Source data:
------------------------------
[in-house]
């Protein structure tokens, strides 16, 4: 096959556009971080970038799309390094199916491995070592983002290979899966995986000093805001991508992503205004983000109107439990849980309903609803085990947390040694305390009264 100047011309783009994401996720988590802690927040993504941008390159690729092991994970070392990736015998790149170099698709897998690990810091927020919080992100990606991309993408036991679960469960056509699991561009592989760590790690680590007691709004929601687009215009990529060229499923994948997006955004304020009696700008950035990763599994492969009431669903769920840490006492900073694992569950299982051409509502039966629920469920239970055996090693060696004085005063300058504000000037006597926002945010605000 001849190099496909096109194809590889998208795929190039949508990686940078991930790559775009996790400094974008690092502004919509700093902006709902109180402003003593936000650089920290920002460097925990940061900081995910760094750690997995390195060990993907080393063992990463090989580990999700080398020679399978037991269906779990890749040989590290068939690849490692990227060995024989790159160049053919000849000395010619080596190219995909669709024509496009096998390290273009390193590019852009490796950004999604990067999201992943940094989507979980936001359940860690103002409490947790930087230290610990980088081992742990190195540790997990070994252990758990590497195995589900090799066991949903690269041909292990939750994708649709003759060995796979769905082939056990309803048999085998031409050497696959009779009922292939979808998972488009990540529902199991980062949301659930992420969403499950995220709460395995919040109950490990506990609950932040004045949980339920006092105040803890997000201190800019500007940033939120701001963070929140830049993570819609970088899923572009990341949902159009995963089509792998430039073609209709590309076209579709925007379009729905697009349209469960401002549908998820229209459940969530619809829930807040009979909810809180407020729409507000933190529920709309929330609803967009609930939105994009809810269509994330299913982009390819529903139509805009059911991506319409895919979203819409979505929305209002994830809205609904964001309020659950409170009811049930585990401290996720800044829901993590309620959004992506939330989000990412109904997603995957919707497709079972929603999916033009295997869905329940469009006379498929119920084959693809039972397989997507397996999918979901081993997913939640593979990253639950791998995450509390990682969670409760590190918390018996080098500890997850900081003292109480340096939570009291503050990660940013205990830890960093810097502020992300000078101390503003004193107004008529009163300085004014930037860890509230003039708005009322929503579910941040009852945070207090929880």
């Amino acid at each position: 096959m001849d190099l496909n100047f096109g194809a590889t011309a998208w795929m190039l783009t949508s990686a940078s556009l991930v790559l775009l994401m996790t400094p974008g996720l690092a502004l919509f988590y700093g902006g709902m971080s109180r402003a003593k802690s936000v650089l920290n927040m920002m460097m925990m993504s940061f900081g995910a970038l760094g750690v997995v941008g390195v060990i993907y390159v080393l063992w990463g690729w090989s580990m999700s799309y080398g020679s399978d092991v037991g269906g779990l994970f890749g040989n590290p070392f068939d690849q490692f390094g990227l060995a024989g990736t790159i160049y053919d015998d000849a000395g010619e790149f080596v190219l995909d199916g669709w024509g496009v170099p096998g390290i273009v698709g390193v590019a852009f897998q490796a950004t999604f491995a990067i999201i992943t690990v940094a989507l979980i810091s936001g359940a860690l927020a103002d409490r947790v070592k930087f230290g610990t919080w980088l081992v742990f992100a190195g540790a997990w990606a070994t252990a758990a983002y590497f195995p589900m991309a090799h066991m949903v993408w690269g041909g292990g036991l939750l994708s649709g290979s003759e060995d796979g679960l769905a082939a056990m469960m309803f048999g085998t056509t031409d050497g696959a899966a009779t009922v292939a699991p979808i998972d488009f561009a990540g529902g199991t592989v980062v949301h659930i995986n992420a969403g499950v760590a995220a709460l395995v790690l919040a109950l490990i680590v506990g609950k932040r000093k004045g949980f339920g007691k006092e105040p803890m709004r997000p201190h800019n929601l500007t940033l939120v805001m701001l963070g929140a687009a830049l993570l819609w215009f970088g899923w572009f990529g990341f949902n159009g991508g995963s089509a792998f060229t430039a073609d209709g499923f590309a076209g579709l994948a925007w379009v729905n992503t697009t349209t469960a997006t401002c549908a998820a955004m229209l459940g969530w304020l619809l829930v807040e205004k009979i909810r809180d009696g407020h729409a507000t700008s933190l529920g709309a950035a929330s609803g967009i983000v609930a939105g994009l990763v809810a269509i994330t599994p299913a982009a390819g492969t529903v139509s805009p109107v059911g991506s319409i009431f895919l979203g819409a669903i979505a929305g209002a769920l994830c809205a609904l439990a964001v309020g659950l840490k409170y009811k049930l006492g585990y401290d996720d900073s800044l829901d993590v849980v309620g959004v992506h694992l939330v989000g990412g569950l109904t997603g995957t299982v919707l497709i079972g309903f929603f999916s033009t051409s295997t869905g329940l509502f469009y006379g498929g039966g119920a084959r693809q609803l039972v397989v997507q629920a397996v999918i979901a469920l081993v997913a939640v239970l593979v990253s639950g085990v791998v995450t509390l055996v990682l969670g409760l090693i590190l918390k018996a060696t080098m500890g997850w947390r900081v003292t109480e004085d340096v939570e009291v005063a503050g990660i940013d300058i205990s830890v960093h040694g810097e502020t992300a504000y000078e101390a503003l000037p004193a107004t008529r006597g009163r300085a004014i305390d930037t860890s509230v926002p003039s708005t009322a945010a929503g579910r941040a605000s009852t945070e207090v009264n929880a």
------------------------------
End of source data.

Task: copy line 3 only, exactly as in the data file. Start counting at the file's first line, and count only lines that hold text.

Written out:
């Amino acid at each position: 096959m001849d190099l496909n100047f096109g194809a590889t011309a998208w795929m190039l783009t949508s990686a940078s556009l991930v790559l775009l994401m996790t400094p974008g996720l690092a502004l919509f988590y700093g902006g709902m971080s109180r402003a003593k802690s936000v650089l920290n927040m920002m460097m925990m993504s940061f900081g995910a970038l760094g750690v997995v941008g390195v060990i993907y390159v080393l063992w990463g690729w090989s580990m999700s799309y080398g020679s399978d092991v037991g269906g779990l994970f890749g040989n590290p070392f068939d690849q490692f390094g990227l060995a024989g990736t790159i160049y053919d015998d000849a000395g010619e790149f080596v190219l995909d199916g669709w024509g496009v170099p096998g390290i273009v698709g390193v590019a852009f897998q490796a950004t999604f491995a990067i999201i992943t690990v940094a989507l979980i810091s936001g359940a860690l927020a103002d409490r947790v070592k930087f230290g610990t919080w980088l081992v742990f992100a190195g540790a997990w990606a070994t252990a758990a983002y590497f195995p589900m991309a090799h066991m949903v993408w690269g041909g292990g036991l939750l994708s649709g290979s003759e060995d796979g679960l769905a082939a056990m469960m309803f048999g085998t056509t031409d050497g696959a899966a009779t009922v292939a699991p979808i998972d488009f561009a990540g529902g199991t592989v980062v949301h659930i995986n992420a969403g499950v760590a995220a709460l395995v790690l919040a109950l490990i680590v506990g609950k932040r000093k004045g949980f339920g007691k006092e105040p803890m709004r997000p201190h800019n929601l500007t940033l939120v805001m701001l963070g929140a687009a830049l993570l819609w215009f970088g899923w572009f990529g990341f949902n159009g991508g995963s089509a792998f060229t430039a073609d209709g499923f590309a076209g579709l994948a925007w379009v729905n992503t697009t349209t469960a997006t401002c549908a998820a955004m229209l459940g969530w304020l619809l829930v807040e205004k009979i909810r809180d009696g407020h729409a507000t700008s933190l529920g709309a950035a929330s609803g967009i983000v609930a939105g994009l990763v809810a269509i994330t599994p299913a982009a390819g492969t529903v139509s805009p109107v059911g991506s319409i009431f895919l979203g819409a669903i979505a929305g209002a769920l994830c809205a609904l439990a964001v309020g659950l840490k409170y009811k049930l006492g585990y401290d996720d900073s800044l829901d993590v849980v309620g959004v992506h694992l939330v989000g990412g569950l109904t997603g995957t299982v919707l497709i079972g309903f929603f999916s033009t051409s295997t869905g329940l509502f469009y006379g498929g039966g119920a084959r693809q609803l039972v397989v997507q629920a397996v999918i979901a469920l081993v997913a939640v239970l593979v990253s639950g085990v791998v995450t509390l055996v990682l969670g409760l090693i590190l918390k018996a060696t080098m500890g997850w947390r900081v003292t109480e004085d340096v939570e009291v005063a503050g990660i940013d300058i205990s830890v960093h040694g810097e502020t992300a504000y000078e101390a503003l000037p004193a107004t008529r006597g009163r300085a004014i305390d930037t860890s509230v926002p003039s708005t009322a945010a929503g579910r941040a605000s009852t945070e207090v009264n929880a």